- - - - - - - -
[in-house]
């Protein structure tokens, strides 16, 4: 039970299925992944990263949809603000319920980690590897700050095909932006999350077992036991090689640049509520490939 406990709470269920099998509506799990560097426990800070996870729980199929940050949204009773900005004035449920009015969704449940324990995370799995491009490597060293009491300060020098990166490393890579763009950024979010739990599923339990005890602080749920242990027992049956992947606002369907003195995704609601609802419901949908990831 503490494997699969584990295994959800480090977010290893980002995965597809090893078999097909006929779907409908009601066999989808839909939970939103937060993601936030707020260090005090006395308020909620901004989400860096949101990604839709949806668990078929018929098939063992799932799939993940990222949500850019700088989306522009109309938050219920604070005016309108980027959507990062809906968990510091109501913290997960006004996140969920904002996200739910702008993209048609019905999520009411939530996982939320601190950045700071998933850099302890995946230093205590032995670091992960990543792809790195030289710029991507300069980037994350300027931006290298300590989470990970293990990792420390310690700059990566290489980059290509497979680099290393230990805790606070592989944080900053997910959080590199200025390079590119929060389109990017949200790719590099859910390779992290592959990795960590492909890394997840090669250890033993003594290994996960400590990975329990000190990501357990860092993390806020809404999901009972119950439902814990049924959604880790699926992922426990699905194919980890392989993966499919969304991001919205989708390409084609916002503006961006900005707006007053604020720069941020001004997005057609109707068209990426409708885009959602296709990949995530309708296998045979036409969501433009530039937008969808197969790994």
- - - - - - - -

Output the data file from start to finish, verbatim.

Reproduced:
[in-house]
């Protein structure tokens, strides 16, 4: 039970299925992944990263949809603000319920980690590897700050095909932006999350077992036991090689640049509520490939 406990709470269920099998509506799990560097426990800070996870729980199929940050949204009773900005004035449920009015969704449940324990995370799995491009490597060293009491300060020098990166490393890579763009950024979010739990599923339990005890602080749920242990027992049956992947606002369907003195995704609601609802419901949908990831 503490494997699969584990295994959800480090977010290893980002995965597809090893078999097909006929779907409908009601066999989808839909939970939103937060993601936030707020260090005090006395308020909620901004989400860096949101990604839709949806668990078929018929098939063992799932799939993940990222949500850019700088989306522009109309938050219920604070005016309108980027959507990062809906968990510091109501913290997960006004996140969920904002996200739910702008993209048609019905999520009411939530996982939320601190950045700071998933850099302890995946230093205590032995670091992960990543792809790195030289710029991507300069980037994350300027931006290298300590989470990970293990990792420390310690700059990566290489980059290509497979680099290393230990805790606070592989944080900053997910959080590199200025390079590119929060389109990017949200790719590099859910390779992290592959990795960590492909890394997840090669250890033993003594290994996960400590990975329990000190990501357990860092993390806020809404999901009972119950439902814990049924959604880790699926992922426990699905194919980890392989993966499919969304991001919205989708390409084609916002503006961006900005707006007053604020720069941020001004997005057609109707068209990426409708885009959602296709990949995530309708296998045979036409969501433009530039937008969808197969790994």